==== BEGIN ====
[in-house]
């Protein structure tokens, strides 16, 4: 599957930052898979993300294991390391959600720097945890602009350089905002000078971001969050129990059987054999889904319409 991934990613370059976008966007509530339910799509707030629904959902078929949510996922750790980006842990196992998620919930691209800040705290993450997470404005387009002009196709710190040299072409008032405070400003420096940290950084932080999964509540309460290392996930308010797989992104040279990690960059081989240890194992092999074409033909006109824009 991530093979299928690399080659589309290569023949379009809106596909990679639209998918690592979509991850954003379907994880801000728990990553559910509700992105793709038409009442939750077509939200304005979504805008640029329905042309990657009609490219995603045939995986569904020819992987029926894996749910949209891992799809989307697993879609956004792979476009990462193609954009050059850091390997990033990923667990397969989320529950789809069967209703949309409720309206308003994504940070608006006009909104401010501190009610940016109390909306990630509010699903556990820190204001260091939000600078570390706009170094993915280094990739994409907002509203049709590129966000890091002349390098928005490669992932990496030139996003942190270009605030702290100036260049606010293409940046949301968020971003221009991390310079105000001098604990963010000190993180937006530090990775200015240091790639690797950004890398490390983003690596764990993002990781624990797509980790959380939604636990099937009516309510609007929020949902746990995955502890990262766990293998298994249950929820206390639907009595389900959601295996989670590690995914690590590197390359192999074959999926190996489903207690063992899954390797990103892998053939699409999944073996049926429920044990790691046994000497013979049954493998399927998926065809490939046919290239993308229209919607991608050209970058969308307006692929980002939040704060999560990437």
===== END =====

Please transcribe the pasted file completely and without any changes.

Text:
[in-house]
């Protein structure tokens, strides 16, 4: 599957930052898979993300294991390391959600720097945890602009350089905002000078971001969050129990059987054999889904319409 991934990613370059976008966007509530339910799509707030629904959902078929949510996922750790980006842990196992998620919930691209800040705290993450997470404005387009002009196709710190040299072409008032405070400003420096940290950084932080999964509540309460290392996930308010797989992104040279990690960059081989240890194992092999074409033909006109824009 991530093979299928690399080659589309290569023949379009809106596909990679639209998918690592979509991850954003379907994880801000728990990553559910509700992105793709038409009442939750077509939200304005979504805008640029329905042309990657009609490219995603045939995986569904020819992987029926894996749910949209891992799809989307697993879609956004792979476009990462193609954009050059850091390997990033990923667990397969989320529950789809069967209703949309409720309206308003994504940070608006006009909104401010501190009610940016109390909306990630509010699903556990820190204001260091939000600078570390706009170094993915280094990739994409907002509203049709590129966000890091002349390098928005490669992932990496030139996003942190270009605030702290100036260049606010293409940046949301968020971003221009991390310079105000001098604990963010000190993180937006530090990775200015240091790639690797950004890398490390983003690596764990993002990781624990797509980790959380939604636990099937009516309510609007929020949902746990995955502890990262766990293998298994249950929820206390639907009595389900959601295996989670590690995914690590590197390359192999074959999926190996489903207690063992899954390797990103892998053939699409999944073996049926429920044990790691046994000497013979049954493998399927998926065809490939046919290239993308229209919607991608050209970058969308307006692929980002939040704060999560990437």